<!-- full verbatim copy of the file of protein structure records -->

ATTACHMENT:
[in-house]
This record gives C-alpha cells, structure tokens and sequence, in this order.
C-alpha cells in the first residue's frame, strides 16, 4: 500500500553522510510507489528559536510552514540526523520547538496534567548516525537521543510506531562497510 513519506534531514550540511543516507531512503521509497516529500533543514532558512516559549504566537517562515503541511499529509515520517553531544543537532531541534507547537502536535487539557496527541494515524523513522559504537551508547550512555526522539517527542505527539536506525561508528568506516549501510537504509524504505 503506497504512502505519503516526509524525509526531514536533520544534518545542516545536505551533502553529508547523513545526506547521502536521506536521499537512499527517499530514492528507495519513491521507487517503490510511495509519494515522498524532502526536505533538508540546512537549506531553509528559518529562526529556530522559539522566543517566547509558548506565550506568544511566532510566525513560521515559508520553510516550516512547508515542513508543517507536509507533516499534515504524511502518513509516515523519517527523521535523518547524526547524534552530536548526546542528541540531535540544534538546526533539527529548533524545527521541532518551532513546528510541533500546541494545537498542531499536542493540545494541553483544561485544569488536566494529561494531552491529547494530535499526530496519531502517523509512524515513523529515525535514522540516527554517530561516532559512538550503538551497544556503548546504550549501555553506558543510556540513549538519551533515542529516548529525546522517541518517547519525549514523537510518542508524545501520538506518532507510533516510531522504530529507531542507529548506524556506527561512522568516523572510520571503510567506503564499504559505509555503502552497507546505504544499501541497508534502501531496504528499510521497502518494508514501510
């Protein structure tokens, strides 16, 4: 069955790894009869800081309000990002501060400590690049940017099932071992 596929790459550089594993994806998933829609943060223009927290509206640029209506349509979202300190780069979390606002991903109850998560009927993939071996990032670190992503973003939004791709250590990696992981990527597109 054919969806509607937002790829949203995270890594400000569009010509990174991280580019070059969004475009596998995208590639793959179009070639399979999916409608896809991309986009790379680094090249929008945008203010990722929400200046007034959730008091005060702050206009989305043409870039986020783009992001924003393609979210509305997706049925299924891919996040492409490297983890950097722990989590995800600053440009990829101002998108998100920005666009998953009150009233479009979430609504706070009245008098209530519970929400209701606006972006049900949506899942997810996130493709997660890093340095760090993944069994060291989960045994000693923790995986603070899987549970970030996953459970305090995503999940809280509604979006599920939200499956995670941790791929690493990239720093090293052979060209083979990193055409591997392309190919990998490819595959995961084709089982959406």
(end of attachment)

[in-house]
This record gives C-alpha cells, structure tokens and sequence, in this order.
C-alpha cells in the first residue's frame, strides 16, 4: 500500500553522510510507489528559536510552514540526523520547538496534567548516525537521543510506531562497510 513519506534531514550540511543516507531512503521509497516529500533543514532558512516559549504566537517562515503541511499529509515520517553531544543537532531541534507547537502536535487539557496527541494515524523513522559504537551508547550512555526522539517527542505527539536506525561508528568506516549501510537504509524504505 503506497504512502505519503516526509524525509526531514536533520544534518545542516545536505551533502553529508547523513545526506547521502536521506536521499537512499527517499530514492528507495519513491521507487517503490510511495509519494515522498524532502526536505533538508540546512537549506531553509528559518529562526529556530522559539522566543517566547509558548506565550506568544511566532510566525513560521515559508520553510516550516512547508515542513508543517507536509507533516499534515504524511502518513509516515523519517527523521535523518547524526547524534552530536548526546542528541540531535540544534538546526533539527529548533524545527521541532518551532513546528510541533500546541494545537498542531499536542493540545494541553483544561485544569488536566494529561494531552491529547494530535499526530496519531502517523509512524515513523529515525535514522540516527554517530561516532559512538550503538551497544556503548546504550549501555553506558543510556540513549538519551533515542529516548529525546522517541518517547519525549514523537510518542508524545501520538506518532507510533516510531522504530529507531542507529548506524556506527561512522568516523572510520571503510567506503564499504559505509555503502552497507546505504544499501541497508534502501531496504528499510521497502518494508514501510
């Protein structure tokens, strides 16, 4: 069955790894009869800081309000990002501060400590690049940017099932071992 596929790459550089594993994806998933829609943060223009927290509206640029209506349509979202300190780069979390606002991903109850998560009927993939071996990032670190992503973003939004791709250590990696992981990527597109 054919969806509607937002790829949203995270890594400000569009010509990174991280580019070059969004475009596998995208590639793959179009070639399979999916409608896809991309986009790379680094090249929008945008203010990722929400200046007034959730008091005060702050206009989305043409870039986020783009992001924003393609979210509305997706049925299924891919996040492409490297983890950097722990989590995800600053440009990829101002998108998100920005666009998953009150009233479009979430609504706070009245008098209530519970929400209701606006972006049900949506899942997810996130493709997660890093340095760090993944069994060291989960045994000693923790995986603070899987549970970030996953459970305090995503999940809280509604979006599920939200499956995670941790791929690493990239720093090293052979060209083979990193055409591997392309190919990998490819595959995961084709089982959406």